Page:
Through this post, I'll be referring to my own experiences taking certification tests. I received my CCRN (Acute/Critical Care Nursing Certification) and PCCN (Progressive Care Nursing Certification) through the American Association of Critical-Care Nurses (AACN). I became certified 4 years ago in both these areas, so I'm about due for another, wouldn't you say? First things first. Let's go over the basics of what you'll need to know when becoming certified.
Choose a Certification
Maybe you already know what certification applies to the area you work in, but just in case, here is a comprehensive list on Lippincott of the MANY different certifications that are out there! Everything from critical care, post-anesthesia, informatics, emergency, trauma, palliative, holistic nursing, oncology, research, nephrology, wound care, you name it! It's kind of incredible. Just reading this list gives you a little peek into the variety of nursing opportunity there is out there and the many different areas you can work in. The versatility within nursing is so unique, it's one of the reasons I love being in this line of work.
Set a Date
Once you've decided to take the test, go ahead and fill out the application! Each organization has their own system for processing applications to take a certification test. For the AACN exams, I reviewed the handbook and made sure I met the eligibility requirements, then filled out the application to take the test, THEN waited 2-3 weeks to get a postcard in the mail with instructions on how to schedule the test! You'll be able to set the date far enough in the future to allow for plenty of study time, but having a solid date means you can then be serious about your studying and create a plan. Picking a date also creates accountability. How many nurses do you know who have been studying on and off to take a certification test for over a year? It's all a mental thing- if there's a test date, then that means it's REAL and the time and effort spent studying will be purposeful. When you apply to take the test, you also pay a fee. That money is good motivation to study and study well, you don't want to take it more than once if you can help it.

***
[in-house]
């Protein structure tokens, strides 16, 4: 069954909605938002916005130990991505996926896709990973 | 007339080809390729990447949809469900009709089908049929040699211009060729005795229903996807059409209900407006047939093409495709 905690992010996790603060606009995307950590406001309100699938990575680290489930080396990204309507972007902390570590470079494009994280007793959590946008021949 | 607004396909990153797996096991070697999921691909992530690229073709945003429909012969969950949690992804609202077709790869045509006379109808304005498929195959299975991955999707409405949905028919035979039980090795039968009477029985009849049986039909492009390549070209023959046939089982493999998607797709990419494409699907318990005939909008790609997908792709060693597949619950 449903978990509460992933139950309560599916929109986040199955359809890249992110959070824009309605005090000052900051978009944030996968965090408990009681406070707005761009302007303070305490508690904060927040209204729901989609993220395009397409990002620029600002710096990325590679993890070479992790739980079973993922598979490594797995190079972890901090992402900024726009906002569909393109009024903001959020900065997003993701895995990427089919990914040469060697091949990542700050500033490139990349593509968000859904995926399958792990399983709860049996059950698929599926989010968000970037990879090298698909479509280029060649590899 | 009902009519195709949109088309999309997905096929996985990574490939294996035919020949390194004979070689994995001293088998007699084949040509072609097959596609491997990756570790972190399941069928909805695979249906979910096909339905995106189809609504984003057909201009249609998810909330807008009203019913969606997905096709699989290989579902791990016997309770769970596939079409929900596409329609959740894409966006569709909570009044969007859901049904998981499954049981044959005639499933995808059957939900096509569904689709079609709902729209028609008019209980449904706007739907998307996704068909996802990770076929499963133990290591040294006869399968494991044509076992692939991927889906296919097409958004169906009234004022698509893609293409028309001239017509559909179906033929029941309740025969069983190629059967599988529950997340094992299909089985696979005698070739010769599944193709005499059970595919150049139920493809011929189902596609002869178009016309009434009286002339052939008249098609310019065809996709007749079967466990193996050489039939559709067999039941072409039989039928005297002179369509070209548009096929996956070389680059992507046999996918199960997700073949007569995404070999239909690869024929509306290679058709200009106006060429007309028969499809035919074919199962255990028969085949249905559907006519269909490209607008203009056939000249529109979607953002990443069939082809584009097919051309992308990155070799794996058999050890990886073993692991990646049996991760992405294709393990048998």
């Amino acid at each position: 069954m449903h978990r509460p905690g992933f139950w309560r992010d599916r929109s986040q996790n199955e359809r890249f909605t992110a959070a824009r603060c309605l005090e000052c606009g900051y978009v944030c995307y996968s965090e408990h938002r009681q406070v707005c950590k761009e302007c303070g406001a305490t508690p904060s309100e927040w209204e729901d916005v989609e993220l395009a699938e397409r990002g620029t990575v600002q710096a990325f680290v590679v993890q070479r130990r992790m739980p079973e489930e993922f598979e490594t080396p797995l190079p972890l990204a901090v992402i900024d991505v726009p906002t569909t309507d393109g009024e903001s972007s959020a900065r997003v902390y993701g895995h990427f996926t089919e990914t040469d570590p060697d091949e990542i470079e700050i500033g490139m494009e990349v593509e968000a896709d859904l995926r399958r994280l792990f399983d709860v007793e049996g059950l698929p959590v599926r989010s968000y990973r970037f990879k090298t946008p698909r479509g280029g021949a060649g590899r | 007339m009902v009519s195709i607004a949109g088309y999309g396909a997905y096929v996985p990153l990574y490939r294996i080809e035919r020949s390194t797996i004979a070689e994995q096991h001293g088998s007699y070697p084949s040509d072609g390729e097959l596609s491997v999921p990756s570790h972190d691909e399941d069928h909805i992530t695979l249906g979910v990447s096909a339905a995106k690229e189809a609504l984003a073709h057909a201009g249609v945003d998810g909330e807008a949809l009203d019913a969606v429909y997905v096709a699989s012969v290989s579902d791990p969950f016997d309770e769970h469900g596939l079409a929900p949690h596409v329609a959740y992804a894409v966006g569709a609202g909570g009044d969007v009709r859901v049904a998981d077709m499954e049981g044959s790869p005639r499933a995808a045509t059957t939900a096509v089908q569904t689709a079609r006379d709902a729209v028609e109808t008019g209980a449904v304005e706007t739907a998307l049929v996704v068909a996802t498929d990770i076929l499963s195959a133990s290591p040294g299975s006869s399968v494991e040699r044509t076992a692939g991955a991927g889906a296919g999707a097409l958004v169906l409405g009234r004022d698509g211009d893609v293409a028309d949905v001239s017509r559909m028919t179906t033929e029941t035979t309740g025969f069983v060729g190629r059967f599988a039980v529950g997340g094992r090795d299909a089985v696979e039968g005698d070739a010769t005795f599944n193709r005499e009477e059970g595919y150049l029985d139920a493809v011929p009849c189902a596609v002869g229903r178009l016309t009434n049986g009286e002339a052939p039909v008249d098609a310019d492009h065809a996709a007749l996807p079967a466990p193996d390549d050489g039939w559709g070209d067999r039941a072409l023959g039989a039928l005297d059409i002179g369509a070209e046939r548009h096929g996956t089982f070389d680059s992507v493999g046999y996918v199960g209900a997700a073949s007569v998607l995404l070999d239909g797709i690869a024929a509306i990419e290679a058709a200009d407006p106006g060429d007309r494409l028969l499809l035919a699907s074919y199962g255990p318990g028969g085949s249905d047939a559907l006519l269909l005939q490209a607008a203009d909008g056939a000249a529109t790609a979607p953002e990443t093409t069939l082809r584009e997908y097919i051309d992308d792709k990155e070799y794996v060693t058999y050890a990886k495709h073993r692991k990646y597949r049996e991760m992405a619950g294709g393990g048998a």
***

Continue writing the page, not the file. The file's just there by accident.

Be a sponge! For my study plan, I spent 1-2 hours a day for 3 months reviewing test material. Then, in the last 3 weeks prior to the test, I increased my study time to 2-3 hours a day and did as many practice questions as possible! You want to get very comfortable with practice questions and it's ideal if you can find a way to simulate the kind of test environment that you'll have so that you can mentally prepare yourself. This means sitting in one spot for a couple hours (brief bathroom breaks are allowed) while looking at question after question and choosing the most correct answer. No distractions, no surfing the web, no social media. Go to airplane mode if you have to! Do you know anyone on your unit who is also studying for the exam? Make them your study buddy! One of my favorite memories of exam prep is all the "study happy hours" I spent with a co-worker, exchanging flashcard questions over gorgonzola fries and cheesecake. Can't beat it.
I get a lot of questions about what I used to study for the CCRN and PCCN. Here's a few of the resources I used to prepare:
- My #1 tip is to find the exam handbook or the content outline of the test and let it be your study guide! It'll also tell you how the test is broken up and how many questions are devoted to each category, so you'll want to study the areas that make up the bulk of the exam.